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Are we really just accepting that if power is knocked out, we’ll
lose control of the city’s bowels?
Local elected officials wasted no time patting San Diego on the back for a job well done when an unprecedented power outage left the entire region in the dark Sept. 8.
People did their jobs well. No major crimes were reported. Hospitals managed despite a couple problems with backup systems. As San Diego City Councilman Kevin Faulconer put it in a Sept. 11 reflection, “The nation’s eyes were on San Diego. They saw a city with no lights, no power … and almost no crime. We defied expectations.”
What’s unfortunate is that, if we defied expectations, it means we expected a lot of things to fail. Maybe we were just happy that what did fail failed as we had planned it would.
Just more than two hours after the power went out, sewage started spewing from a manhole at Roselle Street near the I-805 and I-5 merge. For five hours, at an average rate of 8,600 gallons per minute, it kept going, and going, polluting the beautiful Los Peñasquitos Lagoon.
By the time it was over, combined with another spill in the South Bay, nearly 3.5 million gallons of raw sewage spilled into the ocean and San Diego Bay.
Basically, the power went out and the city pooped itself. Beaches were closed all the way to Cardiff.
For decades, the city that depends on, and invests in, tourism above many other priorities, has struggled to do right by its beaches. San Diego has received a special waiver from the Environmental Protection Agency allowing us to treat our sewage at a lower standard than elsewhere. A decade ago, pipes were failing so regularly that major sewage spills defined political contests. Former mayor Dick Murphy had enough problems getting re-elected. He certainly didn’t need the massive sewage spills he got, which always seemed to come right before Election Day.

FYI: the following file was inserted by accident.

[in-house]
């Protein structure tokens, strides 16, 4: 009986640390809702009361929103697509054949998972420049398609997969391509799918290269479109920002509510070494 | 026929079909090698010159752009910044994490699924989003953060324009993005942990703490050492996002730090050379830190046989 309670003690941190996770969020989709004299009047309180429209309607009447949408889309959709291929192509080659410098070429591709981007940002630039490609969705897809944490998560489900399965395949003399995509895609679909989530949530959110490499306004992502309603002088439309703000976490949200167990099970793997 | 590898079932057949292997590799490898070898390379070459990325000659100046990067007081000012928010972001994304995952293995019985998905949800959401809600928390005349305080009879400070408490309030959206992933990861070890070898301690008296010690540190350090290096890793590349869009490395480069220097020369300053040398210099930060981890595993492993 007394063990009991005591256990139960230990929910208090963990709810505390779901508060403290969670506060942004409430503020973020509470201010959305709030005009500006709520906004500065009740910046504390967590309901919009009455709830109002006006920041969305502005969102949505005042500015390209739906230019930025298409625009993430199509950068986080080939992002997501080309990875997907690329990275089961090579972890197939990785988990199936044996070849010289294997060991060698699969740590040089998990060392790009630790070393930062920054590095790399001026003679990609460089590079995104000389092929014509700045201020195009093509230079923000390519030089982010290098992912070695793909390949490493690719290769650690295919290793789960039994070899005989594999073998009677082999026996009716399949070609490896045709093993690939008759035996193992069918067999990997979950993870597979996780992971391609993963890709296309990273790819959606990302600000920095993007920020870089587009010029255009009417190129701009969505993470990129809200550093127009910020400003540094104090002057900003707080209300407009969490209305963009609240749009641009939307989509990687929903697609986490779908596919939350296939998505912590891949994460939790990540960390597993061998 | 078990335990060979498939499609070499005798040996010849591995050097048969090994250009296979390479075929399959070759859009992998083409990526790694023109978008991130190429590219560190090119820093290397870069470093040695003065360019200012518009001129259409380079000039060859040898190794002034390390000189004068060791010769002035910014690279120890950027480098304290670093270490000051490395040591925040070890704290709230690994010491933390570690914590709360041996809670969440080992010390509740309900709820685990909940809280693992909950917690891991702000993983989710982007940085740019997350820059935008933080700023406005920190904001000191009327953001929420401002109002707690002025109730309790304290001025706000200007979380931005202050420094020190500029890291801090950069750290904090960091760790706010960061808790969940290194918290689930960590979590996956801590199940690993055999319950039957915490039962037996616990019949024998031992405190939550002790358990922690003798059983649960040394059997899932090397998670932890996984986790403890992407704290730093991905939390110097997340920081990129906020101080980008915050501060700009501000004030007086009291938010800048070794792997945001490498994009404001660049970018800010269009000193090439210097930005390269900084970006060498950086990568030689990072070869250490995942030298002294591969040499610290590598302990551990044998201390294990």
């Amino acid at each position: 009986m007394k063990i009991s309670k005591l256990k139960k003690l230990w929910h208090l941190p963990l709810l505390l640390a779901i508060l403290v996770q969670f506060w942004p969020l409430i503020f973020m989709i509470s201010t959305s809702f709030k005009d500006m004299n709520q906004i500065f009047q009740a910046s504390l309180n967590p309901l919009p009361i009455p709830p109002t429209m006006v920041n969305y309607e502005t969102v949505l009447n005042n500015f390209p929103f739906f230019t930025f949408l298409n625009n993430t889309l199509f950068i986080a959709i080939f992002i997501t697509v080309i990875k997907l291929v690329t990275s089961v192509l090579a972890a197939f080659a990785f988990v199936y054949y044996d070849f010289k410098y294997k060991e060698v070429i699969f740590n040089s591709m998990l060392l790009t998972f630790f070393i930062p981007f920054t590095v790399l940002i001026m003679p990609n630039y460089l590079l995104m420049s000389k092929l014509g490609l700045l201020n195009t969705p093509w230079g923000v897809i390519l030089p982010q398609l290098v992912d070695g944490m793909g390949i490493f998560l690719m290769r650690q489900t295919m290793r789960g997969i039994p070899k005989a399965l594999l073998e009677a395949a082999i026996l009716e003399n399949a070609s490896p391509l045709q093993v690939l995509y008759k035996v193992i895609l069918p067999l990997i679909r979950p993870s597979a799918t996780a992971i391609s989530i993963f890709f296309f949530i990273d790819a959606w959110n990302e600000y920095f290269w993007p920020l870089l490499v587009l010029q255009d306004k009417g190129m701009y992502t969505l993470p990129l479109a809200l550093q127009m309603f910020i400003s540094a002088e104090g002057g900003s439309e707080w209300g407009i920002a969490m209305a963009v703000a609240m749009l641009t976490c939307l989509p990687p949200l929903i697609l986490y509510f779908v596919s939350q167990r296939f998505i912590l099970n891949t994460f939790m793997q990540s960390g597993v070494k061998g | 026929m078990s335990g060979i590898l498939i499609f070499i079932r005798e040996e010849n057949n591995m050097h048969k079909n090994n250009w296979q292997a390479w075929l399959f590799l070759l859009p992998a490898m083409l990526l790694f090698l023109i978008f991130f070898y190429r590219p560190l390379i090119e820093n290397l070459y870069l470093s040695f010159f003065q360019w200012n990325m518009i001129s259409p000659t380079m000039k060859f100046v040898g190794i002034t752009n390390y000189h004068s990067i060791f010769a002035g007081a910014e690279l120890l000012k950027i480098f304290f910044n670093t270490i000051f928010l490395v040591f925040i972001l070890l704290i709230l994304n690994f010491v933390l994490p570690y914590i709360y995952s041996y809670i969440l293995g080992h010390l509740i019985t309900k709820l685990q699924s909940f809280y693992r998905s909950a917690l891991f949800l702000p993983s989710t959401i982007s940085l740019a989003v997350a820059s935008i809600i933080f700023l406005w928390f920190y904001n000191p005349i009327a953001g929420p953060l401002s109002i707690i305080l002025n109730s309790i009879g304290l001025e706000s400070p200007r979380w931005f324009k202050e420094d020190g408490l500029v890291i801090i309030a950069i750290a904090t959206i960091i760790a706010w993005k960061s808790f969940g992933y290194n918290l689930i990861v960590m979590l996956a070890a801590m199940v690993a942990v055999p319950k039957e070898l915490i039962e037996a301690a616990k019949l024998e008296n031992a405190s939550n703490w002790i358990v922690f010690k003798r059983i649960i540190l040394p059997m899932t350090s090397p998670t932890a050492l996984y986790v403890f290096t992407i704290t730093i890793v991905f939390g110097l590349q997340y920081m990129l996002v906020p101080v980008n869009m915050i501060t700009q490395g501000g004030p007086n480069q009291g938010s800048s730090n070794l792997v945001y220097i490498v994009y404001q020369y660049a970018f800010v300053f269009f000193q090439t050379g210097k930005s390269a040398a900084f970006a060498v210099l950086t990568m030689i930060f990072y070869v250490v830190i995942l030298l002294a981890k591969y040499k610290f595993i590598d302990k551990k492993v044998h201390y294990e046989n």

But most of those problems were due to faulty and old piping. Nothing broke when the power went out in September, the system just stopped working. Of the eight most important pump stations in the San Diego system, two did not have any kind of backup power source.
Some stations do have backup generators. One actually uses a natural gas feed to keep its engines running.
That’s Pump Station 2, in fact, by Lindbergh Field. It’s a very important facility that pumps wastewater over the hill of Point Loma where it flows down to the city’s most important treatment plant. If Pump Station 2 were to lose power — and then gas from San Diego Gas & Electric — well, that would be very bad. Sewage that is not able to go up would come down, and that facility could not hold everything that would come down.
Imagine the welcome to tourists that sight (and smell) at the airport would be.
The city’s fresh water system faces a similar deficiency. The blackout caused pumps to fail. This caused water pressure to drop. That raised worries that water from garden hoses or other outside sources might be sucked into the clean water system, contaminating it.
No contamination occurred. But boil-water notices bothered residents for days.
Roger Bailey, the city’s director of public utilities, estimated it would cost up to $3 million, at least, to install a backup generator for Pump Station 64 in Sorrento Valley. Protecting the whole wastewater and water systems from blackout would be a multiple of that number. And even if you provide backup power, that won’t help if an earthquake bursts dozens of pipes or a fire consumes a pump station. Where do you hedge your bets?
We live in a city where disaster isn’t all that hard to imagine. Twice in a decade, major fires have consumed the county. We’re not in prime earthquake country, but we’re not far from it.
Are we really just accepting that if power is knocked out by any of these forces or just a major grid failure, we’ll lose control of the city’s bowels?
Yes, unless we decide not to.
This also appeared in the November 2011 issue of San Diego Magazine.
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